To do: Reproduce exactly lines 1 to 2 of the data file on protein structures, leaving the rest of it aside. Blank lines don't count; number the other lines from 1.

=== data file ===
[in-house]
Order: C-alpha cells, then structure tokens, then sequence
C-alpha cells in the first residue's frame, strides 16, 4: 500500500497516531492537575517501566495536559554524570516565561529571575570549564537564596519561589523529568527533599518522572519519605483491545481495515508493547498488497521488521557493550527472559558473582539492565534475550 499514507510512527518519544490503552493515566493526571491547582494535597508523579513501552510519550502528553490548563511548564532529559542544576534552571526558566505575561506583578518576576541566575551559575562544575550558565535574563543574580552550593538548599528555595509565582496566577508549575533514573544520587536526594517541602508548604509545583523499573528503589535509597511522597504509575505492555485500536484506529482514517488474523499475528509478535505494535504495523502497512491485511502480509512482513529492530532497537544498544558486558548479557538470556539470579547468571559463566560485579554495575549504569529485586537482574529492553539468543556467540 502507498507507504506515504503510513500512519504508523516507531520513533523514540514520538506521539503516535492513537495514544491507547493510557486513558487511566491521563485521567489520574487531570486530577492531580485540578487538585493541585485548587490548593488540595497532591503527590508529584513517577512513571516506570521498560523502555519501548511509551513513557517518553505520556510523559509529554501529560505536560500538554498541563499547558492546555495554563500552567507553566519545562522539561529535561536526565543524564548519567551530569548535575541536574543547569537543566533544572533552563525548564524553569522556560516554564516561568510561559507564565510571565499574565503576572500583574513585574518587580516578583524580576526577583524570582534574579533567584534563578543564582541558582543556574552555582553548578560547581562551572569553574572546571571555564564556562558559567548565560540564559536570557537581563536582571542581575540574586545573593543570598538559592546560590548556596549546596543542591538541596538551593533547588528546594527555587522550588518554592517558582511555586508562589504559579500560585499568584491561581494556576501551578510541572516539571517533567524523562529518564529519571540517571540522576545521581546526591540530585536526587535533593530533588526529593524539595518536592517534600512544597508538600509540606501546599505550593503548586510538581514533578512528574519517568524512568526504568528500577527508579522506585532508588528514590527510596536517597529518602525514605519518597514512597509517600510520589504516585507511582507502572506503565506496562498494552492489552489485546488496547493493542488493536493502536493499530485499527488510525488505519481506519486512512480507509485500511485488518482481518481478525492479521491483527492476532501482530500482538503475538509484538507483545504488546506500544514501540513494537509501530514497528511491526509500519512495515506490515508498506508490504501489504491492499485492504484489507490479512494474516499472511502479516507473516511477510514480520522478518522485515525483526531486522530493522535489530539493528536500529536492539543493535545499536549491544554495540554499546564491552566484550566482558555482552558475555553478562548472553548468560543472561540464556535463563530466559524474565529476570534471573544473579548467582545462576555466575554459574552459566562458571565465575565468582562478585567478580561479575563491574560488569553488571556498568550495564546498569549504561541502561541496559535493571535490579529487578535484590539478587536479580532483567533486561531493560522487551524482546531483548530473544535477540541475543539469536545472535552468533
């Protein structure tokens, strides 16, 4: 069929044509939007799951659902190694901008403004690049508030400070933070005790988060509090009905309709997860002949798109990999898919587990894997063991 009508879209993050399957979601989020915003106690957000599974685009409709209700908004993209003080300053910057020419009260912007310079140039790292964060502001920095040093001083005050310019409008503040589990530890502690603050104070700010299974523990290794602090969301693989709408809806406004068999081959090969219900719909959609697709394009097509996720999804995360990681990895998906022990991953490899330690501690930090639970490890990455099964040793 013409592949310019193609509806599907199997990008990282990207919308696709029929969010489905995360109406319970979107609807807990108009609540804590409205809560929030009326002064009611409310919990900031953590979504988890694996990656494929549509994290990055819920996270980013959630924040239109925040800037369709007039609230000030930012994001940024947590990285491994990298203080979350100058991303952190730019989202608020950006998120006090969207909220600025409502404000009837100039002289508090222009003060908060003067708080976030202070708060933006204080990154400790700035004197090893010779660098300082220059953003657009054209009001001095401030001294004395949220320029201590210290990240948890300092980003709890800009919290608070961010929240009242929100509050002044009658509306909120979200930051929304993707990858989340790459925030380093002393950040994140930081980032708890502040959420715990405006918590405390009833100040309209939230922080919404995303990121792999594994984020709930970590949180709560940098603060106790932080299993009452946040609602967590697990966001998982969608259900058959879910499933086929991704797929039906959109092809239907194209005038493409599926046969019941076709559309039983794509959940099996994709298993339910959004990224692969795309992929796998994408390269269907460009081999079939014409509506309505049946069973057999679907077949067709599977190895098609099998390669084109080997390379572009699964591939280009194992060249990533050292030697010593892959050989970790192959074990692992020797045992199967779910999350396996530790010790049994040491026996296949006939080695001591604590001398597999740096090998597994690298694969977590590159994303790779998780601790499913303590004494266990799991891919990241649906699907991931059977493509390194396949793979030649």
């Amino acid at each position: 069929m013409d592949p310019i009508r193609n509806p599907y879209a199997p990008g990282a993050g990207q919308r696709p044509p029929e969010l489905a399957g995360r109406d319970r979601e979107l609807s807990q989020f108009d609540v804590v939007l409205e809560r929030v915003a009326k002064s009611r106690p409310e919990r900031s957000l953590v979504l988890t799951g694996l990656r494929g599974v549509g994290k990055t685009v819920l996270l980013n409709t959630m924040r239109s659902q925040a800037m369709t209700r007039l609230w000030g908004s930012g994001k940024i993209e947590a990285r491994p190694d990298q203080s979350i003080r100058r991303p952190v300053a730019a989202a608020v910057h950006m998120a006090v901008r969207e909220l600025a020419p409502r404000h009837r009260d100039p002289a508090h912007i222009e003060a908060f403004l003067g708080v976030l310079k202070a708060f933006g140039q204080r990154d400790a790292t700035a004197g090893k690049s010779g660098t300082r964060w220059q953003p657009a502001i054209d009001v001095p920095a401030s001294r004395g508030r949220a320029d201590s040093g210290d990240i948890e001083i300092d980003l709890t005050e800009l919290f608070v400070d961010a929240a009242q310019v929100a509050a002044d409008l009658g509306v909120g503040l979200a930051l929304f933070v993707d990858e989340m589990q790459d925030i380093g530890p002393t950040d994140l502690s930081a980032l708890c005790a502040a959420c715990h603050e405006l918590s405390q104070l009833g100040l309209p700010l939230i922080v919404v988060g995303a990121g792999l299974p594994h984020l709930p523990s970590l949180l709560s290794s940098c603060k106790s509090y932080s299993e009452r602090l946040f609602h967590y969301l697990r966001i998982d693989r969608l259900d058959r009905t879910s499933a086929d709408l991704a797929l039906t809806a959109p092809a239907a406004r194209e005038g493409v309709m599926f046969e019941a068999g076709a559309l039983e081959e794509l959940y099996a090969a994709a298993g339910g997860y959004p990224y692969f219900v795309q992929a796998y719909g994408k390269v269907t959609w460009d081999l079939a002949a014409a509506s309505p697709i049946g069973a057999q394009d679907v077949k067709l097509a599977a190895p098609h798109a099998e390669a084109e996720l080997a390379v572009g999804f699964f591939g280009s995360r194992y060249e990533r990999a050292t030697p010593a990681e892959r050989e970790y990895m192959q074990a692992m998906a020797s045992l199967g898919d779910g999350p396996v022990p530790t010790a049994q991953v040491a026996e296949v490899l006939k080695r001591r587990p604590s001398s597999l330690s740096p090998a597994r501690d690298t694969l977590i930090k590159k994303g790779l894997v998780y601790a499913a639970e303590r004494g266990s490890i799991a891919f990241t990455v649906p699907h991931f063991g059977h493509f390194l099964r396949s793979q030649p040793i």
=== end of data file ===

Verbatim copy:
[in-house]
Order: C-alpha cells, then structure tokens, then sequence